Subject: FW: Application for pops.int
Dear Reconsideration Committee,
This is to request reconsideration of the decision (see below) by IANA not to afford the top level .int of www.pops.int domain name to the Stockholm Convention on Persistent Organic Pollutants (POPs).
Please see the attached fax of 3 January 2002 from the Director of UNEP Chemicals to Stuart Lynn, CEO and President of ICANN asking for a reversal of the IANA decision referenced above. (We have yet to receive a response to this fax.) As indicated in the letter, we believe the IANA's rejection of our request does not have any legal foundation and may be deemed as unjustified discrimination against the Stockholm Convention. This is particularly troubling since a number of other international treaties have secretariats with provided by the United Nations with the same legal status/personality as does the Stockholm Convention have already been granted .int top level domain names (e.g., www.pic.int, www.basel.int, www.unfccc.int, www.unccd.int) by IANA.
I am also attaching the text of the Stockholm Convention as included in the Final Act of the Conference of Plenipotentiaries that adopted it as well as the list of signatory (112 as of today) to the Convention from the United Nations Treaty Collection.
In response to the questions in from your Reconsideration Policy of 4 March 1999, please see our responses below:
1. Contact information:
2/3. Specific action for reconsideration:
4. The manner by which the effected party will be effected by this action:
5. The request does not involve a temporary stay of action.
6. Specific steps: For IANA to reverse earlier decision and afford the requested int address to the Stockholm Convention.
7. Grounds for the reversal. Please see the attached file "ianafax_rv3.doc" -- this document was reviewed by by the legal office of the United Nations Environment Programme who provided much of the text. Basically, the Stockholm Convention fits to two criteria for the int. address, in that it is established by an international agreement (it was adopted by 127 countries and has been signed by 112) and is an independent legal entity and it and its organs (e.g., the secretariat) enjoy independent legal personality.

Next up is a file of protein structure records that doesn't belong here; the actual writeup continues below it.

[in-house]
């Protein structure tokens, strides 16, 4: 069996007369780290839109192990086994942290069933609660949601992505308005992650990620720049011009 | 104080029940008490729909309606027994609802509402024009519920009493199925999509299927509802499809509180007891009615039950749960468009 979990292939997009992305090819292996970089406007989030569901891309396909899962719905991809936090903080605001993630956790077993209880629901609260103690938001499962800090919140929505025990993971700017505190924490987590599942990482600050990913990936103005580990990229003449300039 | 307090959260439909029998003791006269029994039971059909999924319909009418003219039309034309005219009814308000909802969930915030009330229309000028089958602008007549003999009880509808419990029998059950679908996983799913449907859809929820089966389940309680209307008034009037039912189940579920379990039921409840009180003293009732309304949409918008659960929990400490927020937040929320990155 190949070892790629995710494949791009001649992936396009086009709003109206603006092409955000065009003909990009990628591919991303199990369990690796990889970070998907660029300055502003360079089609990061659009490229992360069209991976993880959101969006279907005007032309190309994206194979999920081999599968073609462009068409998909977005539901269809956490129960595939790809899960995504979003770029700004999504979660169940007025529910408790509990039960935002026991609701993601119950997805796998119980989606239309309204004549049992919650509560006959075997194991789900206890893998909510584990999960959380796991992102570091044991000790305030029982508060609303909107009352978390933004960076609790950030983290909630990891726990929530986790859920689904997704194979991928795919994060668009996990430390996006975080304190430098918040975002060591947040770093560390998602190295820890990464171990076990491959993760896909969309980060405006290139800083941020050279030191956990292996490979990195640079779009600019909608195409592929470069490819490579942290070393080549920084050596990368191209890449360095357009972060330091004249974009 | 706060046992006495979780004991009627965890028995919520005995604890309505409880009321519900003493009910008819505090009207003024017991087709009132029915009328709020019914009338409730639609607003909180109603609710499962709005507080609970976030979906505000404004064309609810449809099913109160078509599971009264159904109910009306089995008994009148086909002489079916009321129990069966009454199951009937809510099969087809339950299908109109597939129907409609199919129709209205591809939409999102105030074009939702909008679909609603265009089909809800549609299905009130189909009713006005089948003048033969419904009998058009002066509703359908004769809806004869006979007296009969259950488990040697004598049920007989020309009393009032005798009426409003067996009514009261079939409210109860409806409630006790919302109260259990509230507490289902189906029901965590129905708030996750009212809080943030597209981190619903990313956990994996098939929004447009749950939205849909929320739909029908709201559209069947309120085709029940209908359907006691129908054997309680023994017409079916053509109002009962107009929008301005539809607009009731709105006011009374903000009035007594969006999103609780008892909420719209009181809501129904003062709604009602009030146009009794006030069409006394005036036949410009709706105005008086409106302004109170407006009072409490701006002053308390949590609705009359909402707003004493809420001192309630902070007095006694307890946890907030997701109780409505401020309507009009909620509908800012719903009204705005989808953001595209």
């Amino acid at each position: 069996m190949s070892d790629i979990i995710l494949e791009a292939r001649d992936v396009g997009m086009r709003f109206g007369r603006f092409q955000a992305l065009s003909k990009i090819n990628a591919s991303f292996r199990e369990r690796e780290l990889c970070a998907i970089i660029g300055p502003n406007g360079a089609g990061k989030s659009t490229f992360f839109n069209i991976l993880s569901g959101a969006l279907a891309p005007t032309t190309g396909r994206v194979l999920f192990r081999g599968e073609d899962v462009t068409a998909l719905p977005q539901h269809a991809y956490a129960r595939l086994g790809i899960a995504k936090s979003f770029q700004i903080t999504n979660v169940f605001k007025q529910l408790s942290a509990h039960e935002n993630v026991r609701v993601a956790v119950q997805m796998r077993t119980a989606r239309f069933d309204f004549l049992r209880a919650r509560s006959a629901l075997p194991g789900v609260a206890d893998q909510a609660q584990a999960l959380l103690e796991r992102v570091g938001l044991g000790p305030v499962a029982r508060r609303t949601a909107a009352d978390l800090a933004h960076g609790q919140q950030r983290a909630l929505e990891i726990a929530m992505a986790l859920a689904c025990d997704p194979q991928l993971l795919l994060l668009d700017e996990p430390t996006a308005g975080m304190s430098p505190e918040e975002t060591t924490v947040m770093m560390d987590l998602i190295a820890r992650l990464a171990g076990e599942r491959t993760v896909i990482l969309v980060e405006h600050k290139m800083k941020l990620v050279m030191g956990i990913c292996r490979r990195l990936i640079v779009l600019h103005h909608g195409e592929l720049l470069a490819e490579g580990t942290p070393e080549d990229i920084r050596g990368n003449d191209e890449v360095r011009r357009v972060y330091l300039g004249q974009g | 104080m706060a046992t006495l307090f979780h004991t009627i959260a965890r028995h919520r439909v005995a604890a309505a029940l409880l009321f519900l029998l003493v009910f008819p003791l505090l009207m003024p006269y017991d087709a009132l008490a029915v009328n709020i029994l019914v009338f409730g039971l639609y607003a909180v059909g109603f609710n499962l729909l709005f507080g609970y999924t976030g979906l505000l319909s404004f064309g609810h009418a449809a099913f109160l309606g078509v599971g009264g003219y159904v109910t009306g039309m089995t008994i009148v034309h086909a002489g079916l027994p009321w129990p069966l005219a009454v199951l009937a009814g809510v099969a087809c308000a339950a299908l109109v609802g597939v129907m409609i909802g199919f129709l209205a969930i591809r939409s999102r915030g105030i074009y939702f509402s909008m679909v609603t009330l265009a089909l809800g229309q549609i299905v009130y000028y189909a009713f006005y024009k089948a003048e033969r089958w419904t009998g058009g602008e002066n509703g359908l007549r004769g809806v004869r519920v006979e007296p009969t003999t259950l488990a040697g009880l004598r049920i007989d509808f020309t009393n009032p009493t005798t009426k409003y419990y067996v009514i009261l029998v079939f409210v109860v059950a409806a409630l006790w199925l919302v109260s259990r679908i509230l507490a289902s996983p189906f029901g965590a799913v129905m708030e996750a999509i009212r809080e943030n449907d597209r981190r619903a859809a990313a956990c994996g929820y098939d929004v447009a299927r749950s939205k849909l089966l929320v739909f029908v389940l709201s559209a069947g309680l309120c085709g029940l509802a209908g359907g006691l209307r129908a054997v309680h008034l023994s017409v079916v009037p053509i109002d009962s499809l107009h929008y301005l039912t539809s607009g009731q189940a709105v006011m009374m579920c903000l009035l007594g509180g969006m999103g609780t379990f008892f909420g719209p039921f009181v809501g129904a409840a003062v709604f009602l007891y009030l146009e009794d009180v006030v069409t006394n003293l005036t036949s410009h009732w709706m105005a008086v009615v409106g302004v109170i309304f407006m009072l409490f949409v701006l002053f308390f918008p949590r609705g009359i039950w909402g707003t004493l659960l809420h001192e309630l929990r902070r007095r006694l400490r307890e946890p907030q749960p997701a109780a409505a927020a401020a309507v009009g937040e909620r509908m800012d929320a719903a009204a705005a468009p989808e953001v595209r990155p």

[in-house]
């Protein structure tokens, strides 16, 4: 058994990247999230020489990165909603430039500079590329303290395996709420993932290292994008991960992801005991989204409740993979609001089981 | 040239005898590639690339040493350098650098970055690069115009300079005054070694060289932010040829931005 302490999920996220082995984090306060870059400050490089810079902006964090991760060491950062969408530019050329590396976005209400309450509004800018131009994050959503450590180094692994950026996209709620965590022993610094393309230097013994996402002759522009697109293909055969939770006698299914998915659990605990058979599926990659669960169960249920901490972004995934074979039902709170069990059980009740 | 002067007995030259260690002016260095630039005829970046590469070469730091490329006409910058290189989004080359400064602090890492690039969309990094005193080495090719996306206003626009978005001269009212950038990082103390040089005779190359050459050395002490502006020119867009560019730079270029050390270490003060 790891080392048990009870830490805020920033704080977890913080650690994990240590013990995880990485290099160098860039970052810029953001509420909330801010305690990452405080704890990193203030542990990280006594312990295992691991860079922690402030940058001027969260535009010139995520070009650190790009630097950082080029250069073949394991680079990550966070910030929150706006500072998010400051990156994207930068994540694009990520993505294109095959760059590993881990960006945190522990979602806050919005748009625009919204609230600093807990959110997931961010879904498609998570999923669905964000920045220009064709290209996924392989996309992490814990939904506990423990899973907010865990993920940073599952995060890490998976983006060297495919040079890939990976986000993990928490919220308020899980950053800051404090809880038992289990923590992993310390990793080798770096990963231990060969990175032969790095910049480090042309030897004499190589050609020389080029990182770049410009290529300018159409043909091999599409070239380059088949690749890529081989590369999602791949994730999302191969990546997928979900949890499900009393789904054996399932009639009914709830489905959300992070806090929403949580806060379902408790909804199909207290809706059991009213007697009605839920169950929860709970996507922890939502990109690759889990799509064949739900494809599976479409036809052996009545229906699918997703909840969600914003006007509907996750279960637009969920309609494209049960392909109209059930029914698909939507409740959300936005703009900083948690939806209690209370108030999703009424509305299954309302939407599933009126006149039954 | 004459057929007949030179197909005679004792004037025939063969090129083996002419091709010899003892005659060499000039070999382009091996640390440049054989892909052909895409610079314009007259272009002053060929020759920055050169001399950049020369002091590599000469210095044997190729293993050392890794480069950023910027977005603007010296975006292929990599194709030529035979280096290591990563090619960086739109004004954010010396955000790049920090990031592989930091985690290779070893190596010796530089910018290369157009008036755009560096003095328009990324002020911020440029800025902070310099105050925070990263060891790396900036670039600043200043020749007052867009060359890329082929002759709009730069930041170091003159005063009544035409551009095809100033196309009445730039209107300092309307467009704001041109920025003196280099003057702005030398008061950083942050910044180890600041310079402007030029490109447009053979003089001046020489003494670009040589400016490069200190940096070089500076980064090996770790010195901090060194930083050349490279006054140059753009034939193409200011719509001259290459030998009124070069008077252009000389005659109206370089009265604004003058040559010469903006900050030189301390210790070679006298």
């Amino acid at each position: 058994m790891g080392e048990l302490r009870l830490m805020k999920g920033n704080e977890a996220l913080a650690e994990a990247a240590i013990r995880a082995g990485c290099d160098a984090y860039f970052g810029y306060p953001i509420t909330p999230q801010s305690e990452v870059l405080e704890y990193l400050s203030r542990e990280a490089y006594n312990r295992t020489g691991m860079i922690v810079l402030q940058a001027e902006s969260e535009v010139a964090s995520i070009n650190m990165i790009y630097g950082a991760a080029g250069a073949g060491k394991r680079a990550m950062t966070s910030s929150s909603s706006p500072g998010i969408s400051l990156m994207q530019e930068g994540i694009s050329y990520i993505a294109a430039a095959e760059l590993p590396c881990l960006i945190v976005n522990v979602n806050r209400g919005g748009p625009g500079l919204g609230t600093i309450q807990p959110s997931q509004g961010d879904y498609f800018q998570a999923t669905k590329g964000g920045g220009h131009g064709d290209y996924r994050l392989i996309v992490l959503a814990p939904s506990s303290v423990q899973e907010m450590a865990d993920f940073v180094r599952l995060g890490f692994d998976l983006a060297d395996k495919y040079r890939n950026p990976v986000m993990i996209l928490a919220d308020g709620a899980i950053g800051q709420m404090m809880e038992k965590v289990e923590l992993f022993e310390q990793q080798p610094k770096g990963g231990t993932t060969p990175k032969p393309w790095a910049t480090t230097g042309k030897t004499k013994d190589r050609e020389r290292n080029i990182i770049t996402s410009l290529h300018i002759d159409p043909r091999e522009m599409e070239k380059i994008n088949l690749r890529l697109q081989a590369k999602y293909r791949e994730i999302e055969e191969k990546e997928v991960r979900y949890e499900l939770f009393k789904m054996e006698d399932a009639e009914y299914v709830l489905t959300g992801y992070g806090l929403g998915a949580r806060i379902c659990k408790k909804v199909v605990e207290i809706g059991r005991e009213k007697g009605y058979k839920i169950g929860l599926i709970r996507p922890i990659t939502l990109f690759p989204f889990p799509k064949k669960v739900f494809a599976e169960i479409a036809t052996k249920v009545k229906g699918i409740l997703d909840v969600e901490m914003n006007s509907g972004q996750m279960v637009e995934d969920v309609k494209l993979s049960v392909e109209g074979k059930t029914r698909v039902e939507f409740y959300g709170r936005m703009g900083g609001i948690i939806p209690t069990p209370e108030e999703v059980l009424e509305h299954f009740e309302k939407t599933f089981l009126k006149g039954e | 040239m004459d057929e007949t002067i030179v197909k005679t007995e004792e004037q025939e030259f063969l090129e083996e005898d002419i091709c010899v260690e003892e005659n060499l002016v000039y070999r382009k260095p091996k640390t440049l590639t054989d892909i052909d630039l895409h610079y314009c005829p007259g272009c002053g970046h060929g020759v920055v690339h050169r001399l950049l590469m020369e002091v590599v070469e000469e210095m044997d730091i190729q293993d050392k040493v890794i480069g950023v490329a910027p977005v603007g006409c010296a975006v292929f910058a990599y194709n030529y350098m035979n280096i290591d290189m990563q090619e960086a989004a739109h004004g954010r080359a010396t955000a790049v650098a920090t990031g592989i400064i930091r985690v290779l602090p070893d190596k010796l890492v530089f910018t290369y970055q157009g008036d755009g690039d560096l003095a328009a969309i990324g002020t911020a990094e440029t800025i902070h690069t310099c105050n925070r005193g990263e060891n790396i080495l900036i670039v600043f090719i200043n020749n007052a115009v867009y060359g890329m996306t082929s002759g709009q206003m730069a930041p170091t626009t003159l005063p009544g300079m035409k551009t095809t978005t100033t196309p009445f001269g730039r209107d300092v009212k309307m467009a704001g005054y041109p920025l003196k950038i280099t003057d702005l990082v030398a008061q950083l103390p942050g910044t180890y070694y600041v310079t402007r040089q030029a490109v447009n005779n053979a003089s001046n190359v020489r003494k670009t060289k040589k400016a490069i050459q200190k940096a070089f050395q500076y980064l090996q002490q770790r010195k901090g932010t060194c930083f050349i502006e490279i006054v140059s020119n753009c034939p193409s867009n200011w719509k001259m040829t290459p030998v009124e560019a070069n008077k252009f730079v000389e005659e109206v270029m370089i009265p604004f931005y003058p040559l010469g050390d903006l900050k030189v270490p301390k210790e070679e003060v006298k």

Please note that Michelle Cotton's suggestion below that we ask the UN for a second level domain name is not helpful and inconsist with IANA's policy of giving top level .int domain names to the United Nations Framework Convention on Climate Change www.unfccc.int, and United Nations Convention to Combat Desertification www.unccd.
Please let me know if you further questions or other information is needed.
Regards, -David Ogden
Attn: David Ogden
Thank you for your message and the information about the 106 countries that have signed the Stockholm Convention. We understand that it is common for Multilateral Environmental Agreements to designate existing international organizations, such as UNEP, to provide the secretariat. However, to obtain a .int domain name, the treaty/convention must establish a separate entity with independent legal personality.
You also mention that the Rotterdam Convention on Prior Informed Consent has the same status as the Stockholm Convention secretariat. We will examine that case to determine whether an .int domain name was wrongly granted.
Since you appear to be an activity of the United Nations, you might want to consider contacting James Jones <firstname.lastname@example.org>, the administrative contact for un.int, regarding the possibility of registration under UN's second-level domain, such as pops.un.int.
Michelle S. Cotton
Dear Ms. Cotton,
Could please give me the status of this request. Honestly, it is getting very difficult to do an important part of our work in assisting countries in their efforts to develop plans and capacity to implement the Stockholm Convention on Persistent Organic Pollutants without the toplevel domain name. I will also need to start posting documents for our upcoming Intergovernmental Negotiating Committee meeting.
As mentioned earlier, conventions with the same legal setup as the Stockholm Convention presently have .int addresses (e.g., www.basel.int, and www.pic.int. Can you tell me when we can expect to get the top level domain name?
Please let me know what more is needed and feel free to call me on my cell phone (011-41-79-477-0801 -- we are 9 hours ahead of California so if you could call before 1pm your time it would be fine.) Attached is the most recent list of signatories to the Convention from the United Nations Treaty Collection website.
David Ogden, Coordinator
Thank you for your application and documentation for pops.int (submitted 12 September 2001).
In reviewing the convention, we do not see that it establishes a separate organization with independent international legal personality. We note Article 19 establishes the Conference of the Parties, but this does not appear to have legal personality. Article 20 establishes a secretariat, but assigns the responsibility to the executive director of UNEP rather than creating a new entity.
We also need proof that this convention was signed by 2 or more nations. You mentioned in your letter of 12 October 2001 that you would be able to provide a username and password so that we could review this convention online. This would me most helpful.
Please send any information that would help clarify the above points. Once we receive this information we will continue the review process. If we have misunderstood the materials you have submitted, please fill free to submit an explanation or additional documentation to us.
Thank you for your patience during the review process and we apologize for any delays that you experienced.
Michelle S. Cotton
January 2002 Letter to Stuart Lynn